Noam Chomsky is arguably the world’s greatest linguist. He has done more to advance our understanding of human language than anyone alive today. He contends that the greatest challenge to understanding language is understanding its infinite creativity.
Knowing a language, says Chomsky, means being able to produce an infinite number of sentences never spoken before and to understand sentences never heard before.
It is a fact that you say sentences you have never said before with regularity. A surprising number of them have never been said before by anyone. Yet the people around you mostly understand when you say something never said before. That’s rather astounding, if you think about it.
I use this feature of language when I read to my granddaughter. To spice things up, I stop and ask her crazy questions. If there’s a bear in the story, I might ask: “Is the bear going to come in the house and climb in the freezer and go to sleep?” Even though she’s only 4, she immediately understands this question she’s never been asked before. I’ll bet no one has ever asked you that question. Yet you understand it. My granddaughter will simply answer no, or say I’m being silly, or tell me no more questions, just read the story. The never-asked-before question doesn’t throw off her 4-year-old brain, not even a teeny, tiny bit. (That last sentence has probably never been written before.)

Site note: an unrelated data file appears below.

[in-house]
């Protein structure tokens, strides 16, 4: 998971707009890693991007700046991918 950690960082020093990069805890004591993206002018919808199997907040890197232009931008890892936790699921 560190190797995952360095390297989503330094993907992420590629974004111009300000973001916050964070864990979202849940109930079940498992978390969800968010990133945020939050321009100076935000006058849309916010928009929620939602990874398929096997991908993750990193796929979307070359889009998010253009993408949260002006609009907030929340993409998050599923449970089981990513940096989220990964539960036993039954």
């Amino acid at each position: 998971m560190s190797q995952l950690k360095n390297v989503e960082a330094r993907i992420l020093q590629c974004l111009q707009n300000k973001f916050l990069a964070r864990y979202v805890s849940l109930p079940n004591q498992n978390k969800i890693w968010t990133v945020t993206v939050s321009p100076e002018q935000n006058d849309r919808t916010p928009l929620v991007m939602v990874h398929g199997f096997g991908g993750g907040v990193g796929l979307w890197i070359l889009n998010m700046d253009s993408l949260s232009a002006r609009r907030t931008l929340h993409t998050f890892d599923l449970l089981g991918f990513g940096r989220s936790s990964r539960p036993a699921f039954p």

Knowing a language means being able to produce an infinite number of sentences never spoken before and to understand sentences never heard before.
We take the God-given and breathtaking creativity of language in stride. We don’t even notice it. But those working on artificial intelligence (AI) notice because it’s a huge problem for them. To be realistic, a robot would have to regularly produce never-said-before sentences and understand them when others said them.
I’m going to go out on a limb and make a prediction. AI won’t reach that level, ever. Well, at least not for a very long time and certainly not without a revolution in computer technology. I’ll make a shorter term prediction. No publisher will use computer translation for its best selling novels in any of our lifetimes. The human translators they hire will use computers to help them. AI isn’t even close to good enough to translate artistic or elegant prose, let alone poetry.
God is the ultimate creator, but he gave us some of his ability to create. Everyday, you exercise that creativity effortlessly when you speak. Every person does, even the uneducated and illiterate. In fact, we can’t stop being creative with language. That’s one part of what it means to be made in the image of God.